Best Friends Animal Sanctuary

best-friends-animal-sanctuary1Besides the numerous national and state parks I’m currently living within reach of, there are other attractions of interest as well. Some museums, which I’ll admit aren’t as high on my to-see list, but also Best Friends Animal Sanctuary, which I had heard about from other RVers and given my interest in animals, this is something I’ve been planning on visiting. So as temperatures climbed into the 90’s Friday afternoon and made hiking a less attractive option, I dropped in here instead.

To say Best Friends is an animal shelter is an understatement. At nearly 2,000 acres and housing approximately 1,700 animals on any given day, it’s the largest no kill shelter in the country and has been featured numerous times on TV, there was even a Discovery Channel series about it for a while.

best-friends-animal-sanctuary2The sanctuary houses dogs and cats, but also horses, pigs, parrots, rabbits, and even has a section for wildlife rehabilitation. Many pets arrive here with issues that make them hard to adopt out, and the staff and extensive volunteer network work with these animals as long as is necessary to get them in shape for adoption. For those that for whatever reason aren’t adoptable, they have a guaranteed home at Best Friends for the rest of their lives.

best-friends-animal-sanctuary3I happened to arrive just in time for one of the two-hour tours, and before I even had a chance to look around the Visitor’s Center got whisked away in a shuttle for a tour of the grounds. The exquisite Angel Canyon that the sanctuary sits in rises to an elevation of 5,500 feet and is counted part of the vermilion cliffs plateau, the rock was certainly red.

The founders bought the property in the year I was born, 1984, making this their 30th anniversary. While I can only imagine those founders must have had a decent chunk of change to get the non-profit started, most of the money to keep it going these days comes from ordinary folks who donate and pay for memberships to the society.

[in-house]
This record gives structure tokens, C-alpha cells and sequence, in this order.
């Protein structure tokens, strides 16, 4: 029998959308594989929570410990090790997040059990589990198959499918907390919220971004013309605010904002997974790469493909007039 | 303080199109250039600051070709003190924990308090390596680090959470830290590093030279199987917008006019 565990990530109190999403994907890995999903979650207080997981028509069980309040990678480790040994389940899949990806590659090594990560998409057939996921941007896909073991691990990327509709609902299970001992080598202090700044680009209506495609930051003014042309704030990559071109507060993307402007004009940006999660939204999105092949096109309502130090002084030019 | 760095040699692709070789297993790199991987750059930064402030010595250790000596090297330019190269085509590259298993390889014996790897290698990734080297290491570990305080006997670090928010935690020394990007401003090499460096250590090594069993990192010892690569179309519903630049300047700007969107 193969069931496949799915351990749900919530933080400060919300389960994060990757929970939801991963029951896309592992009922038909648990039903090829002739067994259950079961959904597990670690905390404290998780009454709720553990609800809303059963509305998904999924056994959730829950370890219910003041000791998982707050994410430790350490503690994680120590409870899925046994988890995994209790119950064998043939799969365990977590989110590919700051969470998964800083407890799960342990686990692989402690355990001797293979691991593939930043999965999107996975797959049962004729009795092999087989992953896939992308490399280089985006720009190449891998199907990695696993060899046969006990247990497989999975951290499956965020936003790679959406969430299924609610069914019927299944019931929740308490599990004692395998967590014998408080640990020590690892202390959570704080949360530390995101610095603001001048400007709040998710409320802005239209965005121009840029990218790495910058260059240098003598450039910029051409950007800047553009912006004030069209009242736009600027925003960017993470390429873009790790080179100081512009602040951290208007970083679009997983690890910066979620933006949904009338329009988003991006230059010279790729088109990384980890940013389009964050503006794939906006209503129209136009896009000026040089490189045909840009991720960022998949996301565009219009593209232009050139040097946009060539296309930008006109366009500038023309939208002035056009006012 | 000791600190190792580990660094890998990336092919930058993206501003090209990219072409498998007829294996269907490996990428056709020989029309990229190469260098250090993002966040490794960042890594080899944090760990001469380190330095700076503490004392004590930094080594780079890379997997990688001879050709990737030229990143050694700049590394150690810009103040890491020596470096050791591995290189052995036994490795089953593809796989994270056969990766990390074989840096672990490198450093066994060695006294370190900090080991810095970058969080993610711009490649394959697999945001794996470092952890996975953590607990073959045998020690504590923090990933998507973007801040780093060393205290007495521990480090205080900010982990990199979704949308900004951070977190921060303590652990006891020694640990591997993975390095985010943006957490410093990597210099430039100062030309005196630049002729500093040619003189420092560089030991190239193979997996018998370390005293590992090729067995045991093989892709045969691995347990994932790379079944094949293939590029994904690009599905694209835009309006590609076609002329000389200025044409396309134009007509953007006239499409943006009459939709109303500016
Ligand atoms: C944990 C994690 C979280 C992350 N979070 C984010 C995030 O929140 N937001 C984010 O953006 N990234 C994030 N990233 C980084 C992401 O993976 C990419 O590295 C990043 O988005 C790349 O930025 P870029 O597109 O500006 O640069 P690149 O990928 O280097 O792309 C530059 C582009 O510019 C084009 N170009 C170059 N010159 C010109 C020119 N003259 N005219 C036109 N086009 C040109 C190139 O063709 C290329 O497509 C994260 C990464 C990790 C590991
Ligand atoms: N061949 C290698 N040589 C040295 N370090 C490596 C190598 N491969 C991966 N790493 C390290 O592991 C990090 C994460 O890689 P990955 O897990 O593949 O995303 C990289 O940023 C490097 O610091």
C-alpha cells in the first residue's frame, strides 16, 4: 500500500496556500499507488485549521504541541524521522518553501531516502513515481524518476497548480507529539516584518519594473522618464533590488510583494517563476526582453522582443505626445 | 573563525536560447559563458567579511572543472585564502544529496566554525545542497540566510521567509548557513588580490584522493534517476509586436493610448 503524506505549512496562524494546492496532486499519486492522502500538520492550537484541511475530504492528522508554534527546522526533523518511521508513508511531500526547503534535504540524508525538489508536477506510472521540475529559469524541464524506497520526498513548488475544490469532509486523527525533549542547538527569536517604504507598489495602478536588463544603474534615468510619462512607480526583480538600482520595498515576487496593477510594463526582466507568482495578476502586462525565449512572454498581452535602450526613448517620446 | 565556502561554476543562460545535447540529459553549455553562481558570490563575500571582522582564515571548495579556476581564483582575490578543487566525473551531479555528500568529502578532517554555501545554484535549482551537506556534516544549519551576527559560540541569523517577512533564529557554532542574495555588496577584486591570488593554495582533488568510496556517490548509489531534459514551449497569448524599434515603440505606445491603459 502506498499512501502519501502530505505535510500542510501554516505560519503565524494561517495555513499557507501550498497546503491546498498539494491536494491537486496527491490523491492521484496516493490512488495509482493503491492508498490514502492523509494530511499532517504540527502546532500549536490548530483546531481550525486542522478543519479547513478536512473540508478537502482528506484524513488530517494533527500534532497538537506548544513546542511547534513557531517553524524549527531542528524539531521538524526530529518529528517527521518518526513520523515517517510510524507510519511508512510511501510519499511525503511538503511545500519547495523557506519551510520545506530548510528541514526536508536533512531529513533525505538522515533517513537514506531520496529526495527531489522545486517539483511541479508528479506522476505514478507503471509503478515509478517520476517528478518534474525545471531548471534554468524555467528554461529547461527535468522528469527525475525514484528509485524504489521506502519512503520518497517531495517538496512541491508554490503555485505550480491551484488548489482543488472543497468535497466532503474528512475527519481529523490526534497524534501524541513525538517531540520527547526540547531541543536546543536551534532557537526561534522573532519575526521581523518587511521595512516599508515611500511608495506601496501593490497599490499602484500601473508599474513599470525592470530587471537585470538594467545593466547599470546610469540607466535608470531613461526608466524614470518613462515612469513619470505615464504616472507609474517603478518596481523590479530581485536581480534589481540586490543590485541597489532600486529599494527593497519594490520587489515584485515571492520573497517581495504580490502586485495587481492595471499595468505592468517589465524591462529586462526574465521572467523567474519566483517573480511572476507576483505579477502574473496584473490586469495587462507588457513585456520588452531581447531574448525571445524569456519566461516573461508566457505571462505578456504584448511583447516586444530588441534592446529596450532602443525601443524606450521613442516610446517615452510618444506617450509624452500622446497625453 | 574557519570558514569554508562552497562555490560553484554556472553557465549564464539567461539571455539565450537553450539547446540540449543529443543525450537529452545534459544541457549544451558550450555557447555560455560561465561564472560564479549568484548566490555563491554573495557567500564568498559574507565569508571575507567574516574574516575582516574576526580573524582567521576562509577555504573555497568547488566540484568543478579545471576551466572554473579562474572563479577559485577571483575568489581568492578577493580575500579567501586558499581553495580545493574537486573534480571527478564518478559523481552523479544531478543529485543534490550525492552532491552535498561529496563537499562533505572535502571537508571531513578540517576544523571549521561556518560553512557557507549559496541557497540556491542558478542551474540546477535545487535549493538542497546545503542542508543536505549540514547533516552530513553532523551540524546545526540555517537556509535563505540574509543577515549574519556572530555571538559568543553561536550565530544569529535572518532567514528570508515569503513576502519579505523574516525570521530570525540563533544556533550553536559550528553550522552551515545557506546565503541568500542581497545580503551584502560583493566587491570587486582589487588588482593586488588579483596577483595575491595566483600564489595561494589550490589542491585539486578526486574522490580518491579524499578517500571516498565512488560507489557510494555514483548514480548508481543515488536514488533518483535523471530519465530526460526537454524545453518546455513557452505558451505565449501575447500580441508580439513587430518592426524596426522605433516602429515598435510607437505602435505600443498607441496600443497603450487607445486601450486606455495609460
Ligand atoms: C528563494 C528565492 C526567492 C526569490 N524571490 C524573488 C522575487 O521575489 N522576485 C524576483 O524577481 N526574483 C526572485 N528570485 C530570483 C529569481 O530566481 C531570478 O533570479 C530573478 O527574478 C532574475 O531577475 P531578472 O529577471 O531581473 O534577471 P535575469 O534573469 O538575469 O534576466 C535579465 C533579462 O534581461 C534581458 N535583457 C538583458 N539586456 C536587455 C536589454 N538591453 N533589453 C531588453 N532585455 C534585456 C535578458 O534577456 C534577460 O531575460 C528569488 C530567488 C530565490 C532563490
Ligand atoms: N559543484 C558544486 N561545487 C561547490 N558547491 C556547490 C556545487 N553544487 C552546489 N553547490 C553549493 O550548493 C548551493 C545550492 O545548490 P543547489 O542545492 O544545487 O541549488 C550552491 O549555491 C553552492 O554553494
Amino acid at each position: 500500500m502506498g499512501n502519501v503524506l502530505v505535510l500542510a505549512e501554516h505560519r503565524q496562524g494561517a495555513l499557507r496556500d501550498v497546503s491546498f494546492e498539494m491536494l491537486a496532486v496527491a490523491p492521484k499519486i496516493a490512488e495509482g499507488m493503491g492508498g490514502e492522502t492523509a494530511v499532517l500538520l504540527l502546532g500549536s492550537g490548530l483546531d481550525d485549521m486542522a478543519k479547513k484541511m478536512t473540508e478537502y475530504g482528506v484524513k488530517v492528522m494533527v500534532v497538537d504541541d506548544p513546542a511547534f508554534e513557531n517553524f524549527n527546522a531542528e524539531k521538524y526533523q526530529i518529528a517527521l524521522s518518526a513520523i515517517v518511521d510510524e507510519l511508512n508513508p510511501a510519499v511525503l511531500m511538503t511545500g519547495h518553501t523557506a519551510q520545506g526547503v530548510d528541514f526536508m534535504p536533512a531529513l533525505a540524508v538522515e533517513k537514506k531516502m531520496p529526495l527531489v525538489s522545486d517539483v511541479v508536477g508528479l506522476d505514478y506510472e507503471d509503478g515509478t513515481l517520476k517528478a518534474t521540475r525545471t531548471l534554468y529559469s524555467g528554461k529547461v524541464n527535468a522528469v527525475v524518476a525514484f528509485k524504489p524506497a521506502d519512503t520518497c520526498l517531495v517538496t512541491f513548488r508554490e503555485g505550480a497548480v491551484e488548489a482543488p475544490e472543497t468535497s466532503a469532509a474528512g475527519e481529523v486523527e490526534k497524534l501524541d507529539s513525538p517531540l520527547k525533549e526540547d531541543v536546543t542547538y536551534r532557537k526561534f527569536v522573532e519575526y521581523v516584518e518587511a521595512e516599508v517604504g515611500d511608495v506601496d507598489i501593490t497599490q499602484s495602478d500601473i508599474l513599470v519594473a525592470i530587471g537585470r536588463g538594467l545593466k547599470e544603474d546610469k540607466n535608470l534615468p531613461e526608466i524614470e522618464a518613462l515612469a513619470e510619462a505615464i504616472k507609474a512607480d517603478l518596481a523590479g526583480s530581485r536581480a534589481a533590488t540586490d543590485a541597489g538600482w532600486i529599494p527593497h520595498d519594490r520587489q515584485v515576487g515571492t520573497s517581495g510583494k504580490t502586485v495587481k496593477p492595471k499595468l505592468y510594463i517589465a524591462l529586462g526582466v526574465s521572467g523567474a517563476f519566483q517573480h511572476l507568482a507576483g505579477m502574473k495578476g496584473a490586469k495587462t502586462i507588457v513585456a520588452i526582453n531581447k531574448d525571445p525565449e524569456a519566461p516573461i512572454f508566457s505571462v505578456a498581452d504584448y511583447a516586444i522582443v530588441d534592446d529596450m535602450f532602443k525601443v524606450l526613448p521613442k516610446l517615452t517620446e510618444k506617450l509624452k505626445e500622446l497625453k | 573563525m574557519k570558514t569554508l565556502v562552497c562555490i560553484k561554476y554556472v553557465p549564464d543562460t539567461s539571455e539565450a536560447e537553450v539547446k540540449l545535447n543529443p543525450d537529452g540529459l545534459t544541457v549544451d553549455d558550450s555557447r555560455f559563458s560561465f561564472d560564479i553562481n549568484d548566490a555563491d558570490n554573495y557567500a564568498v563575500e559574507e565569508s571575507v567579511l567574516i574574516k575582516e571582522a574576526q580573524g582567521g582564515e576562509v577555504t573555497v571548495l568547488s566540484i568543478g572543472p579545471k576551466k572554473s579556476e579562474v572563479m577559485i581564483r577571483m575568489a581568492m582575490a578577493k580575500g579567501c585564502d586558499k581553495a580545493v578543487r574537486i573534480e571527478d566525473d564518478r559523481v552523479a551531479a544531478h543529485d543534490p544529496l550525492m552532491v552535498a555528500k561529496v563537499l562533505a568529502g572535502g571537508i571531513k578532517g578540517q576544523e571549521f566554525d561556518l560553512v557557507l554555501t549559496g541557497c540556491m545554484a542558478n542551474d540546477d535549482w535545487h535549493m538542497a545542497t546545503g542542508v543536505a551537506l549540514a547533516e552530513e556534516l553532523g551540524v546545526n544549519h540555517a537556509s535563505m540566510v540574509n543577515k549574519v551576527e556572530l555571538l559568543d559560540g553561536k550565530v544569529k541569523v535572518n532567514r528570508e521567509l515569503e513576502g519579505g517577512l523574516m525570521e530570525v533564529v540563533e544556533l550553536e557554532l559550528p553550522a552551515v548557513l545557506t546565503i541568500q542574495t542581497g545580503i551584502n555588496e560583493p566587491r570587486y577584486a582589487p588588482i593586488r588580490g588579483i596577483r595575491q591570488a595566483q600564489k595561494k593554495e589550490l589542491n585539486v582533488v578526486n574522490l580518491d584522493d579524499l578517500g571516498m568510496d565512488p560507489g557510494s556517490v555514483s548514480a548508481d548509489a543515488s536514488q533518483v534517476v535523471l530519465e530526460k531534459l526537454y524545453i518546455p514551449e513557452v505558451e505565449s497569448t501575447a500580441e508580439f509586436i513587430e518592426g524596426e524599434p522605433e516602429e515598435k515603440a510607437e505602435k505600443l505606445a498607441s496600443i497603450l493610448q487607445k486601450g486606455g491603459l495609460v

The scale of the whole thing is amazing to me.

best-friends-animal-sanctuary4Dogtown houses around 450 dogs in numerous octagonal shaped buildings, each with eight runs that typically house two to three dogs each, there’s indoor and outdoor portions. Just this April a brand new clinic opened that has five veterinarians and 15 vet techs on staff. The cat complex features 11 buildings that house around 550 cats mostly in groups of around eight, also in indoor/outdoor enclosures.

The adoption rate sanctuary-wide is 88%, which means an impressive number of animals move through this place in a year. Then, once you get beyond the sanctuary itself, the Best Friends society also has started shelters in other states, and runs a network that any non-profit shelter can join for support and advice. They also host low cost spay and neuter clinics and several outreach programs designed to educate the public on animal welfare, all in the name of their goal and slogan: Save Them All.